Amy Price
Amy Price, a Mintel Food & Drink Analyst produces and writes reports, providing insight and analysis on the food and drink market and regularly contributing in the media.

Following on from the success of the third series of The Great British Bake Off TV show, presenters Paul Hollywood and Mary Berry look to show how it’s done in a three-part series of ‘Masterclass’ episodes.

The Masterclass programmes were first introduced in 2011, when a two-part series looked to revisit the technical challenges from the second series in a step-by-step format. An extra episode has been added to the 2012 Masterclass line-up, which airs on 22, 24 and 25 October 2012 on BBC2.

The ‘how to’ programmes will look at how to tackle baked goods featured throughout the third series – treacle tarts, rum babas, chocolate tea cakes and jam doughnuts, with both presenters also demonstrating which signature bakes they would have chosen to make this year.

Clearly, the Masterclasses seek to extend the reach of the programme and capitalise on its success but they also seek to educate and inform, something that has been key to the success of baking in the home.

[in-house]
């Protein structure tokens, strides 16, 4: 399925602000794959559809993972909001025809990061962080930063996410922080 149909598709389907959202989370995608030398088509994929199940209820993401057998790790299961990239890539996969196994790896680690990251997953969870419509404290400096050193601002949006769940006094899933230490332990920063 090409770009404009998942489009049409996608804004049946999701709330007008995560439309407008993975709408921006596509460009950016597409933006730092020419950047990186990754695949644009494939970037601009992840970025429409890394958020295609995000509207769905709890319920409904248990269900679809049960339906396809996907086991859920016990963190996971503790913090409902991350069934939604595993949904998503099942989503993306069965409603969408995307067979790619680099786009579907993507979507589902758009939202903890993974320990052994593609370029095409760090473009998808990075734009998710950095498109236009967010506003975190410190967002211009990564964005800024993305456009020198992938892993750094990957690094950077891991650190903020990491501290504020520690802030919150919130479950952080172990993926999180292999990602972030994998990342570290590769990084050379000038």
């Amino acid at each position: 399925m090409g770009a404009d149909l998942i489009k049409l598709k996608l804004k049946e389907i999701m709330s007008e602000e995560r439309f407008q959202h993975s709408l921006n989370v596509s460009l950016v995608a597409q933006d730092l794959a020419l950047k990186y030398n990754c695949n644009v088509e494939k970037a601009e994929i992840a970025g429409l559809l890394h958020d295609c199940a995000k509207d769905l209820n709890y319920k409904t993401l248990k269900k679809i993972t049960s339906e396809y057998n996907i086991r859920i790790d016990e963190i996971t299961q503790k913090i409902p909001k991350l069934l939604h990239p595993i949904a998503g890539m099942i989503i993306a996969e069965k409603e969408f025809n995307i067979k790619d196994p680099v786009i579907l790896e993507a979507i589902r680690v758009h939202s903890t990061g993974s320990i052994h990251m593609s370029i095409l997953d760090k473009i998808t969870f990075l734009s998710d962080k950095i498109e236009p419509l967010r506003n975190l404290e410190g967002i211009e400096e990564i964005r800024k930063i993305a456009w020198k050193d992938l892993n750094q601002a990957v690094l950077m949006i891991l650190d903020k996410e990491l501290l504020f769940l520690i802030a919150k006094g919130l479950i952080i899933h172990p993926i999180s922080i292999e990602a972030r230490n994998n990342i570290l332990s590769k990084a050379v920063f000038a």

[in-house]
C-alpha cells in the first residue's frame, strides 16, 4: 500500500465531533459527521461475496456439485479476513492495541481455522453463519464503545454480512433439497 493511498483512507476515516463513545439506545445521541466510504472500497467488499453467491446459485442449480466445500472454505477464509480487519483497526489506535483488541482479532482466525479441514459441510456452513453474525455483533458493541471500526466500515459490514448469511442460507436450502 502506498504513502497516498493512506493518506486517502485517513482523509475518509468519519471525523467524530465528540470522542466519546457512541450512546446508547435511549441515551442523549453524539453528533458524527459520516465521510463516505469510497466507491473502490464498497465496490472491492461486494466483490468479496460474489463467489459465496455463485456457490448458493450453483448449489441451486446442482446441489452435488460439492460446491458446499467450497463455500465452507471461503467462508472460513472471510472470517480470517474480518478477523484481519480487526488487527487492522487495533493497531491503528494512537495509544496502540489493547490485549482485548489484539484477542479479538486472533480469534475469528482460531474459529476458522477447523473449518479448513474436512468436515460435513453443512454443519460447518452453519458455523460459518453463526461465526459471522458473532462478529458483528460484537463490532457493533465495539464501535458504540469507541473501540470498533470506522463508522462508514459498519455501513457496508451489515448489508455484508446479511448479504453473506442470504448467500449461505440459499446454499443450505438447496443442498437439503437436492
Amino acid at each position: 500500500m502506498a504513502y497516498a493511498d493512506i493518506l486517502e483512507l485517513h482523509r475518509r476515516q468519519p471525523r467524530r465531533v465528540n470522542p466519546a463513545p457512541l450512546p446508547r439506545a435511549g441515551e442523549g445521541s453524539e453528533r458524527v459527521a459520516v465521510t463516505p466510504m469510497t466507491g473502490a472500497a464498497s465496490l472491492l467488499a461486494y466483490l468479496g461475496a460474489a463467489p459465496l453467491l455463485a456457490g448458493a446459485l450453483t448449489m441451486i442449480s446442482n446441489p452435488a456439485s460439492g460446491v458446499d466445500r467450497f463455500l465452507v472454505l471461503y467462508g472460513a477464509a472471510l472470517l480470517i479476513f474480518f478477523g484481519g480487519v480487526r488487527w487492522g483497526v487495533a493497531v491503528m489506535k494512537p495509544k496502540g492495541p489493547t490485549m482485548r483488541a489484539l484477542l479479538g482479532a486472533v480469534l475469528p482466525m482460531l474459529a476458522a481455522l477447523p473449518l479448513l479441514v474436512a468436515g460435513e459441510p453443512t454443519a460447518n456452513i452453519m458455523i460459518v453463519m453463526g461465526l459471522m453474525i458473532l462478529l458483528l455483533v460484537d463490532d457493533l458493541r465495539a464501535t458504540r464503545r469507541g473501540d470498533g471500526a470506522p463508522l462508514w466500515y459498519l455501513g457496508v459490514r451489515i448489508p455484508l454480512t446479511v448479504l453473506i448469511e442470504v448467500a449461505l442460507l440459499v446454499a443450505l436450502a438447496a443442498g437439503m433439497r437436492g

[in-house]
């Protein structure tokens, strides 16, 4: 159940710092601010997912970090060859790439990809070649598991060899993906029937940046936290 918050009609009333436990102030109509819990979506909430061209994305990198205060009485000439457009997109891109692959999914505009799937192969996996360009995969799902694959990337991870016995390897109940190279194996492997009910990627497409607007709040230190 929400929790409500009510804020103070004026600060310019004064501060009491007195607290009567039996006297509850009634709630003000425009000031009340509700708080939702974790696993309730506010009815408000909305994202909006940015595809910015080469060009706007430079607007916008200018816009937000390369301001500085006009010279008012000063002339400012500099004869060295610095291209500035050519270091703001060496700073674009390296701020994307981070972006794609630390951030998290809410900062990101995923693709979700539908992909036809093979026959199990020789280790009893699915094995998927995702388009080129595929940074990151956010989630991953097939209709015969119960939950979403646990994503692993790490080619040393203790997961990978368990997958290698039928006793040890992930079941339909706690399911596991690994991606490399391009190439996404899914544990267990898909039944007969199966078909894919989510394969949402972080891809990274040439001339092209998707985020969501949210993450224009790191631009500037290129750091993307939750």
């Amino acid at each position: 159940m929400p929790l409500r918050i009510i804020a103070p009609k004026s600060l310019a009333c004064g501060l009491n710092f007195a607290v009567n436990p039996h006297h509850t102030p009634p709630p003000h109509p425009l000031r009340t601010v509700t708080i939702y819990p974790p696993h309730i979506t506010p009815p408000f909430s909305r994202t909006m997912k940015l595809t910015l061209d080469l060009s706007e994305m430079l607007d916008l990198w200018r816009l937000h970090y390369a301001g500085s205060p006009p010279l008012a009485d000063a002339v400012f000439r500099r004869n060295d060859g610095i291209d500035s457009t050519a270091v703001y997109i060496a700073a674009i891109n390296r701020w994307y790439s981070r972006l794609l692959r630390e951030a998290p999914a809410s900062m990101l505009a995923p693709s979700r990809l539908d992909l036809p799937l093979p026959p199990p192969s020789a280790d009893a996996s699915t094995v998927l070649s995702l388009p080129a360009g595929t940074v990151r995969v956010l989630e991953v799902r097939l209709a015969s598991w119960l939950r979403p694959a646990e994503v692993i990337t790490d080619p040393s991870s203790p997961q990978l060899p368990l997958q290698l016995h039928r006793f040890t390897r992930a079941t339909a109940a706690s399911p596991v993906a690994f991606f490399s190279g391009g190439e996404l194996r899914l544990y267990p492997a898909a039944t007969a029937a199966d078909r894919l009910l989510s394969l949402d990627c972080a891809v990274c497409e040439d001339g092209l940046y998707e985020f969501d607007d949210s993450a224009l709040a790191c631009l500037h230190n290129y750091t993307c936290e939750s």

The success of the home baking market in the UK

A massive three in four consumers agree with the statement ‘I enjoy baking at home’, while the majority (54%) agree with the statement ‘I’d like to learn how to be better at baking’, according to Mintel’s upcoming Home Baking – UK,  2012 report.

Visualisation and entertainment are key – more than two fifths (44%) say that ‘Watching cookery shows inspires me to bake at home’. Indeed, expert tuition is now available at the click of a button, with ‘how to’ guides featuring on YouTube, phone apps and even as part of a brand’s marketing campaign – for example, in 2011, Unilever signed a year-long deal with Channel 4 and UKTV to promote its Hellmann’s Mayonnaise brand through the 4Food and Good Food shows, with ads featuring celebrities including Lisa Faulkner, the 2010 winner of Celebrity Masterchef, using the product as a cooking ingredient.

Taking the experiential element even further could help to build on the success of the home baking and even scratch cooking trend. The Great British Bake Off could have looked to Gordon Ramsay’s live Gordon’s Christmas Cookalong Live programme (where viewers could cook alongside the celebrity chef to create the perfect three-course festive feast on Christmas day) for inspiration for the latest Masterclass episodes. This would have offered viewers true Edutainment (a trend identified by Mintel’s Inspire), seeking to educate and encourage a spirit of conviviality and a ‘have a go’ attitude through entertainment.

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